From Margaret Wertheim at Aeon:
I feel therefore I am
Giulio Tononi’s book Phi (2012) asks the question: ‘How could mere matter generate mind?’ As a neuroscientist, Tononi says this is a mystery ‘stranger than immaculate conception… an impossibility that defie[s] belief’. Nonetheless, he offers us an explanation of consciousness grounded in information theory that has been admired by both Tegmark and Koch. He wants to do for psychic phenomena what Descartes, Galileo and their heirs did for physical phenomena: he wants to explain subjective experience by generalised empirical rules, and he tells us that such experiences have shapes in a multidimensional mathematical space.
Personally, I don’t have a problem with the idea that subjective experiences might have mathematical correlates any more than Father Coyne minds the notion of neural correlates. As an admirer of co-ordinate geometry, I like Tononi’s concept; at the same time, I don’t accept information theory as a bridge to subjectivity.
Neurological and informatic models of subjectivity will no doubt have their uses and values, as did mechanistic models of the world before them. Yet, like their mechanistic forebears, these theories are grounded in an insistence that subjectivity is a secondary phenomenon whose explanation resides in something prior. Chalmers wants to insist, along with Descartes and Locke before him, on the primacy of subjective experience or, as the philosopher Bitbol puts it, ‘that consciousness is existentially primary’. Rather than being something that can be ‘described by us in the third person as if we were separated from it’, Bitbol argues that consciousness ‘is what we dwell in and what we live through in the first person’. This feels reminiscent of what the German philosopher Edmund Husserl in 1936 called the ‘life-world’ of conscious experience, and I suspect that it is where we must look to locate the source of our selves. But I also expect that philosophers and scientists will be arguing the point for centuries to come.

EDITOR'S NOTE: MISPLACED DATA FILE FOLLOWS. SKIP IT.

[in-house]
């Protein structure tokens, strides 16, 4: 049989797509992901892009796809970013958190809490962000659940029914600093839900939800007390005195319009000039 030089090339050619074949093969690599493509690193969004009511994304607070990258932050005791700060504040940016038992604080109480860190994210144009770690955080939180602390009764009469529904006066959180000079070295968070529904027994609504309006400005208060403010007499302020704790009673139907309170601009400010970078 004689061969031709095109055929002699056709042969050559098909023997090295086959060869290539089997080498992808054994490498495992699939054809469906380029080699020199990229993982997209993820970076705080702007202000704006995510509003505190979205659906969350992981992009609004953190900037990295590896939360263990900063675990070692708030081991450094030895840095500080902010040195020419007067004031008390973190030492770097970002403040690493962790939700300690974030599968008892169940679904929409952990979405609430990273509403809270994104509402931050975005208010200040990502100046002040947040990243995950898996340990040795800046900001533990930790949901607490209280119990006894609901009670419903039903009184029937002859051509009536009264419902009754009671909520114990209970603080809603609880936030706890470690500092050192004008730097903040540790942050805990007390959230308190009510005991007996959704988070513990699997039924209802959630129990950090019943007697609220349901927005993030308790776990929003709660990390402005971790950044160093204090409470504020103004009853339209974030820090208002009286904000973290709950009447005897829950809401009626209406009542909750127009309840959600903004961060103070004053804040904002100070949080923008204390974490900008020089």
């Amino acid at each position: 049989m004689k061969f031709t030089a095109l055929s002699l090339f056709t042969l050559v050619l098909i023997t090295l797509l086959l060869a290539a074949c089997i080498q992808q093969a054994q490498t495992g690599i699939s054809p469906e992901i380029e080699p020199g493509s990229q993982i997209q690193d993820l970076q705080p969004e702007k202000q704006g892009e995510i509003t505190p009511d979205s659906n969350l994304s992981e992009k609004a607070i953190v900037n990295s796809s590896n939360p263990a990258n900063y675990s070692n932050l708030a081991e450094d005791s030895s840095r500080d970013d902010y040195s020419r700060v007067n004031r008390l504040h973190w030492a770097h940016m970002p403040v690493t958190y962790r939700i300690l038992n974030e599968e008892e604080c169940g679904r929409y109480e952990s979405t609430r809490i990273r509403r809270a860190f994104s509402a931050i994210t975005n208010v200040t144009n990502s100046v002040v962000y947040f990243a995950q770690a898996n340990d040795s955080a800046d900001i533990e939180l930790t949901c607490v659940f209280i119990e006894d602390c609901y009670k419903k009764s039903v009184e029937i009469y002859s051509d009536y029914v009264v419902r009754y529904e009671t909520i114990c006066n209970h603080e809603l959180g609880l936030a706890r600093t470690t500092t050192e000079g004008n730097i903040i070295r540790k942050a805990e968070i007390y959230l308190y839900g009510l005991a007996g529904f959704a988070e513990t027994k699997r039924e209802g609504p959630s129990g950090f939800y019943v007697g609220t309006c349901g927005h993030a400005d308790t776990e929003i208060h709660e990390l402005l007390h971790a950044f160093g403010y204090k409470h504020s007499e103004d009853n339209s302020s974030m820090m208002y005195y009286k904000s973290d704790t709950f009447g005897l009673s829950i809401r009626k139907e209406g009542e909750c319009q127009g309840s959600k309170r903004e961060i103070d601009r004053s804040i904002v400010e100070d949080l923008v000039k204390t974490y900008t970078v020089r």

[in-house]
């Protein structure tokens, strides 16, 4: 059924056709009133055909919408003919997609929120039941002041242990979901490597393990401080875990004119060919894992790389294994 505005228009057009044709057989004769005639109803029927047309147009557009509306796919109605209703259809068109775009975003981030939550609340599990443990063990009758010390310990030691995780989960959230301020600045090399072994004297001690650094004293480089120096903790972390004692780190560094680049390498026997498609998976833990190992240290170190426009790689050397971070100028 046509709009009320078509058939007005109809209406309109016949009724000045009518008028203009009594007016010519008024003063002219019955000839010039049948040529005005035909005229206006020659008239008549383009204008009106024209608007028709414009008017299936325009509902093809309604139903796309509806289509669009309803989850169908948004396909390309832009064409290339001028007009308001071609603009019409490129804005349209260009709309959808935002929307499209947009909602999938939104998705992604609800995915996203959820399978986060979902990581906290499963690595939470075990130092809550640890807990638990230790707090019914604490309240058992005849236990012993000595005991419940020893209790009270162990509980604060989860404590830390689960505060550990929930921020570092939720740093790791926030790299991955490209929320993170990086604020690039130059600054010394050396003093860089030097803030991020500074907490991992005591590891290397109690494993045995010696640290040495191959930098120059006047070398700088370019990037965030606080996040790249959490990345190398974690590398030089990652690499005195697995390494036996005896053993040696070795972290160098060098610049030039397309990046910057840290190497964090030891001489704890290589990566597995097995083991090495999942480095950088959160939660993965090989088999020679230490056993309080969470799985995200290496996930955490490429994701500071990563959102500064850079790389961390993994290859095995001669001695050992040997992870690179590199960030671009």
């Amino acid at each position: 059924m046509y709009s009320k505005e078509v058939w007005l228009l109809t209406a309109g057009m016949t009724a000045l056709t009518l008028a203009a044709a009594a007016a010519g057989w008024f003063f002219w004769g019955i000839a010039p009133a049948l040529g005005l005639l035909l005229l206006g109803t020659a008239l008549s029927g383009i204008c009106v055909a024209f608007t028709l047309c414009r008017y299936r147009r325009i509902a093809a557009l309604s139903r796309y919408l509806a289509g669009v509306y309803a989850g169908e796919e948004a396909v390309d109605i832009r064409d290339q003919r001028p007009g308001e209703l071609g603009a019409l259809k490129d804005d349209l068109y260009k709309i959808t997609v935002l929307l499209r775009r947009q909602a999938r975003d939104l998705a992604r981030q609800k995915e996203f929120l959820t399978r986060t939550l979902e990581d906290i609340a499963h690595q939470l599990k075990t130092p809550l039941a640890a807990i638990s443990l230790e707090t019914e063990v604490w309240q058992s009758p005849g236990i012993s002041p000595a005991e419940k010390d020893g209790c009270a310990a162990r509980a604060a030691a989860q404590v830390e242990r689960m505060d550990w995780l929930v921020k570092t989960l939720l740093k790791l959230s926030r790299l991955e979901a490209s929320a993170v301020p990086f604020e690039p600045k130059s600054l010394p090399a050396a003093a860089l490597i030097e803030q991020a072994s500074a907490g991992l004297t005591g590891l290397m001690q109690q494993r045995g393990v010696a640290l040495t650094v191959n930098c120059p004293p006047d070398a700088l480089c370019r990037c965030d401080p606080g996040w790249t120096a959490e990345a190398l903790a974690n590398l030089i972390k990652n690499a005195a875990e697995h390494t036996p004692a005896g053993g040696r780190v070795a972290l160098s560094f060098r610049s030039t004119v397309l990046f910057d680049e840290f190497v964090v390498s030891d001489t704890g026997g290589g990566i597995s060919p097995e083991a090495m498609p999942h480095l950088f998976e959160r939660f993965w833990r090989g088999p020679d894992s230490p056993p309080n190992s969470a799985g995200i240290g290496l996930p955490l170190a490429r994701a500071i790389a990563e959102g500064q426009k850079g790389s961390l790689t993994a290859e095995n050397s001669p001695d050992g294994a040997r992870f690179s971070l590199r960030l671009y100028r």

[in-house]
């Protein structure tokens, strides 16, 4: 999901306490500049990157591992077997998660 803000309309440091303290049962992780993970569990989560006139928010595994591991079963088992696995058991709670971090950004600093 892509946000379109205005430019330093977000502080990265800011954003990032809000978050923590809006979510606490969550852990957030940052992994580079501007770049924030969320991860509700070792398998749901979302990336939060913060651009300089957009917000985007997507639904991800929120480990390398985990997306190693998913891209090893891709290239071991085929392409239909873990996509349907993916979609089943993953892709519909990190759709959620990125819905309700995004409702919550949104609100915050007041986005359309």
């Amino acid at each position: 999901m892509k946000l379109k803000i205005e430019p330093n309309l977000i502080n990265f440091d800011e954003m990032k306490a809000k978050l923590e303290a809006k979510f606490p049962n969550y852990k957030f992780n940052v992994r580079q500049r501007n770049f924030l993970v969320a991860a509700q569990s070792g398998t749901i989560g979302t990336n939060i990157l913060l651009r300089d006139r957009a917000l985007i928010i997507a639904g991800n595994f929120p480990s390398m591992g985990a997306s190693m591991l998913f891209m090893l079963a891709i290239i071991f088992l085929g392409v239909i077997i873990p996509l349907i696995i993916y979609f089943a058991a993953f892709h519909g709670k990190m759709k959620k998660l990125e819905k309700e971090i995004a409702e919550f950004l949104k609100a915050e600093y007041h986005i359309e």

Wertheim is onto something there.
Consciousness is, as someone said, like looking into and out of a window at the same time. If that’s too Zen for us, consider: Consciousness means what it is like to be the subject of an experience rather than the observer. By definition, it cannot be reduced to what is observed.
If that’s the “hard problem,” then it is probably a permanent feature of the research landscape.
As I am writing a series on animal minds, I’ve had to think about this a lot. Philosopher Thomas Nagel perceptively suggested that, to understand animal consciousness, one should consider that there must be something that it is like to be a bat.
See also: Would we give up naturalism to solve the hard problem of consciousness?
Neuroscience tried wholly embracing naturalism, but then the brain got away
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Note: I would have put up a YouTube at this point, on “consciousness,” but you will see why I didn’t.
On the other hand, this guy Bitbol may be one to keep an eye on: